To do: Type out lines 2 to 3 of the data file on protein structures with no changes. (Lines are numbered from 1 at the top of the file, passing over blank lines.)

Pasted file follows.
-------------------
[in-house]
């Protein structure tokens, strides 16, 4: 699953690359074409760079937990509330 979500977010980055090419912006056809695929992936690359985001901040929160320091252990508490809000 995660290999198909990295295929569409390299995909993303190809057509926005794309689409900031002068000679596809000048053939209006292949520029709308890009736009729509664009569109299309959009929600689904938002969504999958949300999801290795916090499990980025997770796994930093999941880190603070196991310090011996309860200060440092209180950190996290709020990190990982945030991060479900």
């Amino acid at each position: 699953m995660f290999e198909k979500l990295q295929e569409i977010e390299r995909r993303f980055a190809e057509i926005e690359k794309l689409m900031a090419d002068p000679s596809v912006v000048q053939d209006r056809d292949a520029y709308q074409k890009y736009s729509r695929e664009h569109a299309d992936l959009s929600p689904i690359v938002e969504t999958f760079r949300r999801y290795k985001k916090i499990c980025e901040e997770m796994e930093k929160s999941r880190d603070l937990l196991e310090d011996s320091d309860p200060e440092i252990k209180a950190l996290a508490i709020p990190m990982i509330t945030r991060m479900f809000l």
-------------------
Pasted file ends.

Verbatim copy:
């Protein structure tokens, strides 16, 4: 699953690359074409760079937990509330 979500977010980055090419912006056809695929992936690359985001901040929160320091252990508490809000 995660290999198909990295295929569409390299995909993303190809057509926005794309689409900031002068000679596809000048053939209006292949520029709308890009736009729509664009569109299309959009929600689904938002969504999958949300999801290795916090499990980025997770796994930093999941880190603070196991310090011996309860200060440092209180950190996290709020990190990982945030991060479900």
């Amino acid at each position: 699953m995660f290999e198909k979500l990295q295929e569409i977010e390299r995909r993303f980055a190809e057509i926005e690359k794309l689409m900031a090419d002068p000679s596809v912006v000048q053939d209006r056809d292949a520029y709308q074409k890009y736009s729509r695929e664009h569109a299309d992936l959009s929600p689904i690359v938002e969504t999958f760079r949300r999801y290795k985001k916090i499990c980025e901040e997770m796994e930093k929160s999941r880190d603070l937990l196991e310090d011996s320091d309860p200060e440092i252990k209180a950190l996290a508490i709020p990190m990982i509330t945030r991060m479900f809000l």